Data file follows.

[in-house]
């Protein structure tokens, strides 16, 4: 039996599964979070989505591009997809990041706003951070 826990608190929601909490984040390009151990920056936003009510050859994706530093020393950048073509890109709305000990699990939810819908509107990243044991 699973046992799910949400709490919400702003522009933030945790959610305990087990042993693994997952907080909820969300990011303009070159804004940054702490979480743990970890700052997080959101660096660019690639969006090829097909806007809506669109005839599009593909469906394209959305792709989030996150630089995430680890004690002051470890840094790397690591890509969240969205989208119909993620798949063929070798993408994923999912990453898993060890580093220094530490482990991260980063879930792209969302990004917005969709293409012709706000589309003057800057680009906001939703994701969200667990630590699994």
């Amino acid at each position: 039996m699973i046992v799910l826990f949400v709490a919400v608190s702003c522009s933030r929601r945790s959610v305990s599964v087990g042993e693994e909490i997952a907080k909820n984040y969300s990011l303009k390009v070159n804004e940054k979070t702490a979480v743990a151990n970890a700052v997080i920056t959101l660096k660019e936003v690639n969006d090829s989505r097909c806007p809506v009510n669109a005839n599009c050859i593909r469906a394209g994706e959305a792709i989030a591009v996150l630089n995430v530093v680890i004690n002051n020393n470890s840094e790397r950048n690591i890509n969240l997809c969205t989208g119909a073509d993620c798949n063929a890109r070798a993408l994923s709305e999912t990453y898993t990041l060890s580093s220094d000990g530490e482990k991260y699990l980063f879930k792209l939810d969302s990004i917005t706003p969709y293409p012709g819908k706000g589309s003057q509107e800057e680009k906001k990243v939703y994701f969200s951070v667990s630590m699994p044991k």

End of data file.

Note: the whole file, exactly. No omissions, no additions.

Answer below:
[in-house]
């Protein structure tokens, strides 16, 4: 039996599964979070989505591009997809990041706003951070 826990608190929601909490984040390009151990920056936003009510050859994706530093020393950048073509890109709305000990699990939810819908509107990243044991 699973046992799910949400709490919400702003522009933030945790959610305990087990042993693994997952907080909820969300990011303009070159804004940054702490979480743990970890700052997080959101660096660019690639969006090829097909806007809506669109005839599009593909469906394209959305792709989030996150630089995430680890004690002051470890840094790397690591890509969240969205989208119909993620798949063929070798993408994923999912990453898993060890580093220094530490482990991260980063879930792209969302990004917005969709293409012709706000589309003057800057680009906001939703994701969200667990630590699994």
């Amino acid at each position: 039996m699973i046992v799910l826990f949400v709490a919400v608190s702003c522009s933030r929601r945790s959610v305990s599964v087990g042993e693994e909490i997952a907080k909820n984040y969300s990011l303009k390009v070159n804004e940054k979070t702490a979480v743990a151990n970890a700052v997080i920056t959101l660096k660019e936003v690639n969006d090829s989505r097909c806007p809506v009510n669109a005839n599009c050859i593909r469906a394209g994706e959305a792709i989030a591009v996150l630089n995430v530093v680890i004690n002051n020393n470890s840094e790397r950048n690591i890509n969240l997809c969205t989208g119909a073509d993620c798949n063929a890109r070798a993408l994923s709305e999912t990453y898993t990041l060890s580093s220094d000990g530490e482990k991260y699990l980063f879930k792209l939810d969302s990004i917005t706003p969709y293409p012709g819908k706000g589309s003057q509107e800057e680009k906001k990243v939703y994701f969200s951070v667990s630590m699994p044991k």